Article source: http://feeds.nytimes.com/click.phdo?i=a681336139033d2b75a838f72ffe0654

Germany’s Low Jobless Rate Stokes Inflation Fears

On a seasonally adjusted basis, unemployment fell below three million people for the first time since 1992, as Germany continued to benefit from strong exports of autos and other products.

The news came a day after estimates that inflation in Germany rose to an annual rate of 2.5 percent this month, well above the European Central Bank’s goal of 2 percent. The drop in unemployment also highlighted the divergence between booming Germany and slow growth in most of the rest of Europe.

Monetary policy in the euro zone is probably too loose for Germany, some economists say. But the European Central Bank cannot raise its benchmark rate too much without creating problems in the weakest countries, like Greece and Ireland.

“I see a long-term risk that Germany could overheat,” said Jörg Krämer, the chief economist at Commerzbank in Frankfurt. “It’s an ugly situation for the E.C.B.”

Earlier this month, the central bank raised its official rate to 1.25 percent, the first increase since 2008. The appropriate rate for Germany would be closer to 3 percent, Mr. Krämer said.

The euro has risen steadily against the dollar since January because of expectations that the central bank will continue to raise rates, in part because of the need to slow the German economy. On Thursday the euro rose to just short of $1.49, its highest level since the end of 2009, before falling back slightly.

Higher interest rates tend to push up the euro’s value by making it more attractive for investors to own euro assets.

As unemployment in Germany falls, companies may need to pay more to attract workers, which could further fuel inflation. , home to the carmakers BMW and Daimler, jobless rates were only about 4 percent in April. Companies report problems finding skilled workers.

Still, various factors could limit wage inflation. Mr. Krämer noted that most union wage contracts did not expire until next year. In addition, beginning in May companies will be able to freely hire people from European Union countries like Poland or the Czech Republic. And jobless rates in much of eastern Germany remain above 10 percent. All those factors could limit wage inflation.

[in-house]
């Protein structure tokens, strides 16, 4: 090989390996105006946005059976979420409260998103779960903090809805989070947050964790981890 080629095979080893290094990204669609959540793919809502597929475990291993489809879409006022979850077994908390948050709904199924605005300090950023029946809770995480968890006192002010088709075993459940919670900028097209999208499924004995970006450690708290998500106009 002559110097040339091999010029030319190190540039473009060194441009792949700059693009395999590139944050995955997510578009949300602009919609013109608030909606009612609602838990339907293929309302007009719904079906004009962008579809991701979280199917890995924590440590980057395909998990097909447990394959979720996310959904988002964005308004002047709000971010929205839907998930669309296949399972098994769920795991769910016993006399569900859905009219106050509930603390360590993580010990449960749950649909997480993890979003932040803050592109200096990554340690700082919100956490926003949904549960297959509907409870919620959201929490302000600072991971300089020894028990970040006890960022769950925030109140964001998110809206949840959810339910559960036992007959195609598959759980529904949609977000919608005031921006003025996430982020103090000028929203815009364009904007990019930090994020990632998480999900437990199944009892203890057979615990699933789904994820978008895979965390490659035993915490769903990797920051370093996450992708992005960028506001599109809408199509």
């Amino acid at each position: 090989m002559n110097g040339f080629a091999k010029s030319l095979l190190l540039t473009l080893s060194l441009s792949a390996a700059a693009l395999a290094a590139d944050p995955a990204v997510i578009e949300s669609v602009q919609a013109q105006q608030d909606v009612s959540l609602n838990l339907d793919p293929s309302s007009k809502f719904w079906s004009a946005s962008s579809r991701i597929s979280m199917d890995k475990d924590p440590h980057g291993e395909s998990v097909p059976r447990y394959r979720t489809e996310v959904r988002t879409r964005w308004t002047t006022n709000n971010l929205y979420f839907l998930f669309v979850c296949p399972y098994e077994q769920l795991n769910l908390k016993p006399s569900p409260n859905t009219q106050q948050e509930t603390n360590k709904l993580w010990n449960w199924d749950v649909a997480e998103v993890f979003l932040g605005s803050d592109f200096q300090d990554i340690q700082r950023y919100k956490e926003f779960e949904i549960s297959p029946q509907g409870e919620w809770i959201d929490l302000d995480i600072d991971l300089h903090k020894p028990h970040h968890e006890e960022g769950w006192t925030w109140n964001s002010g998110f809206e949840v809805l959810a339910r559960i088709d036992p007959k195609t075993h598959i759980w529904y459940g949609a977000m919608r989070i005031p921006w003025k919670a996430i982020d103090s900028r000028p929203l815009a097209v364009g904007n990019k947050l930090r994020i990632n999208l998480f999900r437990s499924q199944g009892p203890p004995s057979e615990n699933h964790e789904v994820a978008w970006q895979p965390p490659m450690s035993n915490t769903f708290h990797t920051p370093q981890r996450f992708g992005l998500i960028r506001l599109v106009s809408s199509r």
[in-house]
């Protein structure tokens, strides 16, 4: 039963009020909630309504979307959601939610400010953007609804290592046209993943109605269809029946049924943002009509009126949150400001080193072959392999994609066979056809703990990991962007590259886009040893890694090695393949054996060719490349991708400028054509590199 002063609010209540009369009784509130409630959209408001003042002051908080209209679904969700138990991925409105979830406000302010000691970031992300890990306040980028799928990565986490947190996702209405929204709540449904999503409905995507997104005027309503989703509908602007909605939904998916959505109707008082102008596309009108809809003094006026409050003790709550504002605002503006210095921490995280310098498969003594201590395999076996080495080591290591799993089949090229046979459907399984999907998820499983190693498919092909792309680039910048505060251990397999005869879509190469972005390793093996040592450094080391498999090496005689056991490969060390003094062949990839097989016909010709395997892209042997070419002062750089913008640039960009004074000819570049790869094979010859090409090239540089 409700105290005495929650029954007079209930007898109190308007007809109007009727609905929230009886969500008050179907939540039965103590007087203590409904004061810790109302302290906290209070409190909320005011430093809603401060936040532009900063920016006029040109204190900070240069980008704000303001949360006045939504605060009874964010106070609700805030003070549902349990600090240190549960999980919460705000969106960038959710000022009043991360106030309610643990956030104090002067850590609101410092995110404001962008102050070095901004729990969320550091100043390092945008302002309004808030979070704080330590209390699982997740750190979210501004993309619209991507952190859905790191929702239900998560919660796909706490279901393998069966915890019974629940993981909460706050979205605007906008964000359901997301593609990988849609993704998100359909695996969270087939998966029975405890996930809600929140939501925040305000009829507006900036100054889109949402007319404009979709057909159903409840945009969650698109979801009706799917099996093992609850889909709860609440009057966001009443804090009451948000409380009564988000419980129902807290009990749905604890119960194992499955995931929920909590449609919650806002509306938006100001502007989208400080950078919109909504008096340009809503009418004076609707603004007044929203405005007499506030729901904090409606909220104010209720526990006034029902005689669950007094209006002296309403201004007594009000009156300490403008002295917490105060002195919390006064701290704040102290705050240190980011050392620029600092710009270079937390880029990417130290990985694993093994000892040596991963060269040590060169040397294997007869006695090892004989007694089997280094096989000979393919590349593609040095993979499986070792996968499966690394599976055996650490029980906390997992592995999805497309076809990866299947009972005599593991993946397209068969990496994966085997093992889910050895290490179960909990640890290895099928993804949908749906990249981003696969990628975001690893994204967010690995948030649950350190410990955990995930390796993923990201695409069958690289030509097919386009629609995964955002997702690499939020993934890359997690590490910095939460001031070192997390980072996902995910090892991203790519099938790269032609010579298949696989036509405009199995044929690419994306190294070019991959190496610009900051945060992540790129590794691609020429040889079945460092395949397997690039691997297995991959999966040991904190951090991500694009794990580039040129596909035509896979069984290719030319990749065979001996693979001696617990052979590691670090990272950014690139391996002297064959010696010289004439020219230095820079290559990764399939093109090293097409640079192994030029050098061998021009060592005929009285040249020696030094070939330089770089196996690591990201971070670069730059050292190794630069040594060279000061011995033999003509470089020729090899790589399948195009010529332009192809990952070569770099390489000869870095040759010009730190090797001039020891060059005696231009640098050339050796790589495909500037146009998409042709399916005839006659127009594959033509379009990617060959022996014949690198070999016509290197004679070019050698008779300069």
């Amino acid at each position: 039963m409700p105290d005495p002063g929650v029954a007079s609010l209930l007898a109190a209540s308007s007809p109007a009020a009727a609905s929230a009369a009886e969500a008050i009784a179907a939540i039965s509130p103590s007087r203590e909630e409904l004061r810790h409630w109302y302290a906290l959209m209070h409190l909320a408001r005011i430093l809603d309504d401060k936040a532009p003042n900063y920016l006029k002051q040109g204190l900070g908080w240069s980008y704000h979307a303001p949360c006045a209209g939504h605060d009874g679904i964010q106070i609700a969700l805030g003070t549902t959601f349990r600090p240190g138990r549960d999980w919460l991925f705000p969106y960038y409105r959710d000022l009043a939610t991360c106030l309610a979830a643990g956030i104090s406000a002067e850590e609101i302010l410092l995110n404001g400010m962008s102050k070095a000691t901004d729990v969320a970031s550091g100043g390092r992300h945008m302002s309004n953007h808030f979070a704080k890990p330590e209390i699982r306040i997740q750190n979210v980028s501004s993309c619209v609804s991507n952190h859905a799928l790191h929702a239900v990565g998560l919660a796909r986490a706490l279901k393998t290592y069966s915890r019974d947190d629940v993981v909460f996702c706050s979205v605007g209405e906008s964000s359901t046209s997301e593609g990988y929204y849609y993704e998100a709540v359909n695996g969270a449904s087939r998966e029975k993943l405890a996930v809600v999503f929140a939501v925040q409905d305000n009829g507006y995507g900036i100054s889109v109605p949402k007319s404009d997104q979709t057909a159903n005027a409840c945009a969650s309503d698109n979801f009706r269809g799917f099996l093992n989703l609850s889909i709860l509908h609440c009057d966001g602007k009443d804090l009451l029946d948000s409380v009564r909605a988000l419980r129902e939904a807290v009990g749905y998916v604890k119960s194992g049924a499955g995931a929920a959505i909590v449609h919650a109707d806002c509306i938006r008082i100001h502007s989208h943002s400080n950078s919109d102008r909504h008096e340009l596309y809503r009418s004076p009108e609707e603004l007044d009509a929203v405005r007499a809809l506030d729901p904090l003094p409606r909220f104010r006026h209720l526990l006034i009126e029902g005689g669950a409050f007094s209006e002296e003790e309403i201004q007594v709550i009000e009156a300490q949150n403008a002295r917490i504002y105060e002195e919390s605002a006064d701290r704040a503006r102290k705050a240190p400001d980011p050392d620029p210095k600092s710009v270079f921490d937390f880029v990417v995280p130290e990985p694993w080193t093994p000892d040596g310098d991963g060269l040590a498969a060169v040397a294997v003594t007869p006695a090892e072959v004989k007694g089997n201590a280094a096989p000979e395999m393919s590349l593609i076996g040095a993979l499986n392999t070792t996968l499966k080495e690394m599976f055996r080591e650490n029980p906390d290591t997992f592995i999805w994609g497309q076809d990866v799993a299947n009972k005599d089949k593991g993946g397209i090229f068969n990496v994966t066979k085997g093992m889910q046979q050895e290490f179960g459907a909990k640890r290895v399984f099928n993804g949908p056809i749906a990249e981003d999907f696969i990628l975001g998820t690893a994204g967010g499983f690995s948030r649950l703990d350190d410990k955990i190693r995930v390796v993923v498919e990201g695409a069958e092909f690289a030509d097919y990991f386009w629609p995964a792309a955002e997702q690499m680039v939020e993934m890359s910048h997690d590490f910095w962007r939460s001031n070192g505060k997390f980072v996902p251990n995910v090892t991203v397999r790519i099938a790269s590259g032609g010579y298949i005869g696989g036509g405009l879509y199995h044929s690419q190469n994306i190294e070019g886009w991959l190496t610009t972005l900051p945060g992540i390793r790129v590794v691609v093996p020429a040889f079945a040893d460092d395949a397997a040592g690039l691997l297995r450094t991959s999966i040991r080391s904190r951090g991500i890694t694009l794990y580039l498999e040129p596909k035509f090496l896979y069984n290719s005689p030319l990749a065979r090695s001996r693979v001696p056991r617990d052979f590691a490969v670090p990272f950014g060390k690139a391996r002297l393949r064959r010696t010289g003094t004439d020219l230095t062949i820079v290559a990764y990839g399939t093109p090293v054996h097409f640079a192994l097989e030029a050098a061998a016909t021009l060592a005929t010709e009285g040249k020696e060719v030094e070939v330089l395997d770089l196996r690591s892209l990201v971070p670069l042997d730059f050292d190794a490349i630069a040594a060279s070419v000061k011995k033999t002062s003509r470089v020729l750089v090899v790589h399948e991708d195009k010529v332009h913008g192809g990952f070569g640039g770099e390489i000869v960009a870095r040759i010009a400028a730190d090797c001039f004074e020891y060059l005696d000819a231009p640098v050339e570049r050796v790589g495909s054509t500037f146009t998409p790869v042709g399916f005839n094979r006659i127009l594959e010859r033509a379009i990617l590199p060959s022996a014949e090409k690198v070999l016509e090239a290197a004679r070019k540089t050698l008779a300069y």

However, Mr. Krämer said: “The time of ultralow wage increases in Germany is definitely over.”

Jean-Claude Trichet, the European Central Bank president, has consistently denied that there is any inherent problem in fashioning a monetary policy that fits fast-growing countries like Germany as well as poorer members of the euro zone.

Speaking to reporters earlier this month, Mr. Trichet said Germany’s return to growth after years of stagnation was good for its neighbors.

“We had an episode of a return to competitiveness, of hard work, and now we see the result of this hard work,” Mr. Trichet said in Frankfurt on April 7. “It is good for Germany and good for the euro area as a whole.”

While seasonally adjusted unemployment fell below three million, the absolute number of jobless people remained above that milestone, at 3.08 million. Economists consider the seasonally adjusted number to be a more reliable indicator of the strength of the economy.

In any event, the absolute number of jobless people will probably fall below three million next month, economists said.

Article source: http://feeds.nytimes.com/click.phdo?i=745d8ff4d20317212697ed62620dc27e

Letter: When Unemployment and Profits Are High

Opinion »

Cavett: In Defense of Offense

The bane of political correctness, in film, television, literature and life.

Article source: http://feeds.nytimes.com/click.phdo?i=0d08e2fd65837c23f74f523d49ff87b9